Thursday, May 6, 2010

notes found in books

Another reason I like secondhand books is turning well-worn pages knowing that someone else has read the book before me. Maybe a lot of someones.

I remember coming across a copy of Shel Silverstein's The Giving Tree in a used bookstore on Santa Monica Boulevard a few years ago. Although I already have it (of course), for some reason I flipped all the way to the end of the book.

Just below the final lines:

"I don't need very much now," said the boy,
"just a quiet place to sit and rest. I am very tired."
"Well, said the tree, straightening herself up as much as she could,
"well, an old stump is good for sitting and resting.
Come, Boy, sit down. Sit down and rest."
And the boy did.
And the tree was happy.

a man had written in ink, "I mean it. I really do." Which I just loved. And it made me sad, because I wondered about the man and his love, and how this book with its hidden message had ended up in a public space. But maybe they lived a long and happy life together, and meant for the book to go on and make someone else happy. I hope so, anyway.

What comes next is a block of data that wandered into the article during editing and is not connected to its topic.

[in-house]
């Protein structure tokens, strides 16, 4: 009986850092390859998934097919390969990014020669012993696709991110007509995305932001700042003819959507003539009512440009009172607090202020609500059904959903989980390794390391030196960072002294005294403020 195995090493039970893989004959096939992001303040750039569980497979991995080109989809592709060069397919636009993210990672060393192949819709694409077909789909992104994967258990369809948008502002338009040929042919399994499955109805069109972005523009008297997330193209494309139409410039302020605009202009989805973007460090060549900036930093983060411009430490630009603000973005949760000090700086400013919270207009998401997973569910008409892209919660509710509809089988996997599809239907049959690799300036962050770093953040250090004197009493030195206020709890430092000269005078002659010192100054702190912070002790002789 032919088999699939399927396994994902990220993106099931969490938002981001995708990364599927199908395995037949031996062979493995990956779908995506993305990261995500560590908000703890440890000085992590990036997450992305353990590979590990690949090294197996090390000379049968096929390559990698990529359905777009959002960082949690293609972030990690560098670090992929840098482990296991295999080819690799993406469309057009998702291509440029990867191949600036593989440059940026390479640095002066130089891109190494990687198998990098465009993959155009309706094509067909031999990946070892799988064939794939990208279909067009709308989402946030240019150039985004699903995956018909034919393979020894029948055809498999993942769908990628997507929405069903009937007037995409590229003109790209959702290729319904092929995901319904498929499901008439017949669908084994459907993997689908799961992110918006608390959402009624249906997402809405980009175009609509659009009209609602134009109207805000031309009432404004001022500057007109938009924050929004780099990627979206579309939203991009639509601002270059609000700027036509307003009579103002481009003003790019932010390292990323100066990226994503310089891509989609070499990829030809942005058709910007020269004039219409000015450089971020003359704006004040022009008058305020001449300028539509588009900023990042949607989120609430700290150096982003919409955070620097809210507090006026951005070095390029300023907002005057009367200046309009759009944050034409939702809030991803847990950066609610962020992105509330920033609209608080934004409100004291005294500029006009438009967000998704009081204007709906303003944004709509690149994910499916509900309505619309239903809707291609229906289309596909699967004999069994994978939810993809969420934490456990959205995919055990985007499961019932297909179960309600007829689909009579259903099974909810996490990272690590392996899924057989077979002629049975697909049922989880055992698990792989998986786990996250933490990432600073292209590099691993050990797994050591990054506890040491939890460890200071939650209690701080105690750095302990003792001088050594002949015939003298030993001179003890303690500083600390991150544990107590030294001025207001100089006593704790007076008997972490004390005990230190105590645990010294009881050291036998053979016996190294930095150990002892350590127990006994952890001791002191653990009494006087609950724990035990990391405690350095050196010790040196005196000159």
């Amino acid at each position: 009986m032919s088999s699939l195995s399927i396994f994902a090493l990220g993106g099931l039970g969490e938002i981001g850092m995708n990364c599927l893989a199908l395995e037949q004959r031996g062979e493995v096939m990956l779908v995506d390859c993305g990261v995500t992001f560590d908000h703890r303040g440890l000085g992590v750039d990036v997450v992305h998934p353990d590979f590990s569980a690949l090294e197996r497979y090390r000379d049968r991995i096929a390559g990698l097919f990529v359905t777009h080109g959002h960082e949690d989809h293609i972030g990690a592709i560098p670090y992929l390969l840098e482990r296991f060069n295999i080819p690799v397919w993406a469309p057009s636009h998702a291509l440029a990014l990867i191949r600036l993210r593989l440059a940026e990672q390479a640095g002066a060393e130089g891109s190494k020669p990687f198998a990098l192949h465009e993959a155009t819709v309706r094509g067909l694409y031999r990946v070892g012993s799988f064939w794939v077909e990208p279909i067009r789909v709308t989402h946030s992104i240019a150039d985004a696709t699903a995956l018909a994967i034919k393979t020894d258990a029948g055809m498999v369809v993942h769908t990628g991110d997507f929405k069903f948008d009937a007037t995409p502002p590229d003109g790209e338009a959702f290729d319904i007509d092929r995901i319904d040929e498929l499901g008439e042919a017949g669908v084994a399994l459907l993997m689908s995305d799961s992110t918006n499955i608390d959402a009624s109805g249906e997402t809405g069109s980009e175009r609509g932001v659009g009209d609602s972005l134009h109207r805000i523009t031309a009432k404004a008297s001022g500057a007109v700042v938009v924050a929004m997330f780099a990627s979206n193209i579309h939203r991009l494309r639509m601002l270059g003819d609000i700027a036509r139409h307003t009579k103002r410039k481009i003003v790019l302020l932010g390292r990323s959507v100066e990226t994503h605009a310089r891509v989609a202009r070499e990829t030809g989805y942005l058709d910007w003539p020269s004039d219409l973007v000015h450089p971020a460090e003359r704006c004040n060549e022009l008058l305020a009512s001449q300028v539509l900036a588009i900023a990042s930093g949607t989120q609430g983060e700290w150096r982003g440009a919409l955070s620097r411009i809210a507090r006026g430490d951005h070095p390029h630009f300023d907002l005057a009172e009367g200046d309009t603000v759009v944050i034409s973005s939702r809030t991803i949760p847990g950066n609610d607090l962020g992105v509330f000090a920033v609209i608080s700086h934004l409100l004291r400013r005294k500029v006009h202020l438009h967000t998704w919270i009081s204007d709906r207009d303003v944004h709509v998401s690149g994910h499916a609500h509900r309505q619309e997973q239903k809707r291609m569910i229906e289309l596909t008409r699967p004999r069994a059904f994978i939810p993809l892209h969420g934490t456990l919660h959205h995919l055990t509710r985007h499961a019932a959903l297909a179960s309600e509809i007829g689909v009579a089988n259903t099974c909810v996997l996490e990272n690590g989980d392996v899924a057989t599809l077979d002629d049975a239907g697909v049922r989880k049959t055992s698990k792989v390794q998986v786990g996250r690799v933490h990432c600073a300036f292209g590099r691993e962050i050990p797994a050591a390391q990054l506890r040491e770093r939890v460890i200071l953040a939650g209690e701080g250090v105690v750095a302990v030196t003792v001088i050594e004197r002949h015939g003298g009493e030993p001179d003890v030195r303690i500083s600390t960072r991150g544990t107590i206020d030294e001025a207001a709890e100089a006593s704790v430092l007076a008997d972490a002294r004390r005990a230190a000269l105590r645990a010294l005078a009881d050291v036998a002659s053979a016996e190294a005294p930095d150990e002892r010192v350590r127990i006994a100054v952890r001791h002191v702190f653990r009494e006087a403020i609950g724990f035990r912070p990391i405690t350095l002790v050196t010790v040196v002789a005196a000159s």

Here are two more notes I found recently in books, this time because I unearthed them in books I already had. One of the nice things about our new apartment is that I could take more children's books out of storage. I used to have a whole room full of them, and had to edit it down to just one bookcase of favorites in our old place. But now I get to have three, and I've been happily visiting with old friends, even though I have new library books sitting reproachfully on my beside table.

Reading these has been so fun. Jennifer must have kept this note from her friend for a long time tucked away in her Trixie Belden book, since it stayed there, presumably, for more than 30 years.


  1. Oh WOW! What treasures. I loved that last sweet little note.

  2. I hope Jennifer stayed in touch with makes me a little sad to think I'll never really know. But it's a really great snapshot of how keenly you can feel sweetness and friendship and loss during childhood.


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